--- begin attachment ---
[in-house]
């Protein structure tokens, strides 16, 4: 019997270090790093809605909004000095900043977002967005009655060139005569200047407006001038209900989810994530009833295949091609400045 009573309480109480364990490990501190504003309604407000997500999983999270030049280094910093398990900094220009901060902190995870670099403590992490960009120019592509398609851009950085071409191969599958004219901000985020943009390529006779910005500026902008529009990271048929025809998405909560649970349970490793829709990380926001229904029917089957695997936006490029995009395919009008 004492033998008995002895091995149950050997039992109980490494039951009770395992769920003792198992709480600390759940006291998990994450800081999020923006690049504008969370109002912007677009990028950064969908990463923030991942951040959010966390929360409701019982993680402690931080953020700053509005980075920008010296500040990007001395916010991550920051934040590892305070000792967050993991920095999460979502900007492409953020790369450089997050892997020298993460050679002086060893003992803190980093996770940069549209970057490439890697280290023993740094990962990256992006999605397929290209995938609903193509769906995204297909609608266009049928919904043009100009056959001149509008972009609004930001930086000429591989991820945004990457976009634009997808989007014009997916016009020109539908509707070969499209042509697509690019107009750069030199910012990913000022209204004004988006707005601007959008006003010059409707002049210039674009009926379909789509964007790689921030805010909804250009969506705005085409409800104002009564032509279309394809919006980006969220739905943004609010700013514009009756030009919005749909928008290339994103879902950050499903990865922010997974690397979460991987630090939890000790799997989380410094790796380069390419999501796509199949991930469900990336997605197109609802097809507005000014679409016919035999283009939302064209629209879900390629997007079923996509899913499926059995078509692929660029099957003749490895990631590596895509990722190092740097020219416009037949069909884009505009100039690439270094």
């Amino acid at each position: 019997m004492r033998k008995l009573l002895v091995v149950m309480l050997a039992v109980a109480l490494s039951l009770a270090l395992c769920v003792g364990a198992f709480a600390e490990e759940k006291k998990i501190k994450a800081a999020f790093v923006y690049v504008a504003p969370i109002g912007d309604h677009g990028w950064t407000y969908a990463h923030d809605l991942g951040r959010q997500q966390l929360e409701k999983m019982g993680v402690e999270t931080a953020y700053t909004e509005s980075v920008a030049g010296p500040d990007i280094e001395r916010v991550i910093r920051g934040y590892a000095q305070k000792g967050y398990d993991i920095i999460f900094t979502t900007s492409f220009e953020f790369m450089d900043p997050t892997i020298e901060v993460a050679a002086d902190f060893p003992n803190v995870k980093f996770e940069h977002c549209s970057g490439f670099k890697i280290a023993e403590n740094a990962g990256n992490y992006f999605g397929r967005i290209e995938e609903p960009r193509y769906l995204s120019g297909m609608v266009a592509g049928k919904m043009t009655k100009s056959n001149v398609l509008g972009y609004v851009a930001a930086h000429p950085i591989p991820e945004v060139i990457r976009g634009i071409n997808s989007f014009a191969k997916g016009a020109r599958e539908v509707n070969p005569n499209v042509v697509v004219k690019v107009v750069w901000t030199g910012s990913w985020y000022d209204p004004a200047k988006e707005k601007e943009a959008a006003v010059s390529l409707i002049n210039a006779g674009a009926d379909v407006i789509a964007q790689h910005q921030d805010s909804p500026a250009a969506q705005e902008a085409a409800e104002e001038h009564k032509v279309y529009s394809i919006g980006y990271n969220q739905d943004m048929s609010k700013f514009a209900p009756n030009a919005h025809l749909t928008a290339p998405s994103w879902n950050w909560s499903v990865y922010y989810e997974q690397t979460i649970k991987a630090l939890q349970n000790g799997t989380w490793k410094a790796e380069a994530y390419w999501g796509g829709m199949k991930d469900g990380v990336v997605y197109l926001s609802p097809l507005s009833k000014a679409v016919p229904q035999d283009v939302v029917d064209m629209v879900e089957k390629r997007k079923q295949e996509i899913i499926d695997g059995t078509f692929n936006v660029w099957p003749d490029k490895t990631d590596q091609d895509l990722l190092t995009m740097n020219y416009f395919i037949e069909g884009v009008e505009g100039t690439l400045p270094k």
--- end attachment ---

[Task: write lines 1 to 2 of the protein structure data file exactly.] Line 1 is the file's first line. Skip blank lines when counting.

[in-house]
């Protein structure tokens, strides 16, 4: 019997270090790093809605909004000095900043977002967005009655060139005569200047407006001038209900989810994530009833295949091609400045 009573309480109480364990490990501190504003309604407000997500999983999270030049280094910093398990900094220009901060902190995870670099403590992490960009120019592509398609851009950085071409191969599958004219901000985020943009390529006779910005500026902008529009990271048929025809998405909560649970349970490793829709990380926001229904029917089957695997936006490029995009395919009008 004492033998008995002895091995149950050997039992109980490494039951009770395992769920003792198992709480600390759940006291998990994450800081999020923006690049504008969370109002912007677009990028950064969908990463923030991942951040959010966390929360409701019982993680402690931080953020700053509005980075920008010296500040990007001395916010991550920051934040590892305070000792967050993991920095999460979502900007492409953020790369450089997050892997020298993460050679002086060893003992803190980093996770940069549209970057490439890697280290023993740094990962990256992006999605397929290209995938609903193509769906995204297909609608266009049928919904043009100009056959001149509008972009609004930001930086000429591989991820945004990457976009634009997808989007014009997916016009020109539908509707070969499209042509697509690019107009750069030199910012990913000022209204004004988006707005601007959008006003010059409707002049210039674009009926379909789509964007790689921030805010909804250009969506705005085409409800104002009564032509279309394809919006980006969220739905943004609010700013514009009756030009919005749909928008290339994103879902950050499903990865922010997974690397979460991987630090939890000790799997989380410094790796380069390419999501796509199949991930469900990336997605197109609802097809507005000014679409016919035999283009939302064209629209879900390629997007079923996509899913499926059995078509692929660029099957003749490895990631590596895509990722190092740097020219416009037949069909884009505009100039690439270094």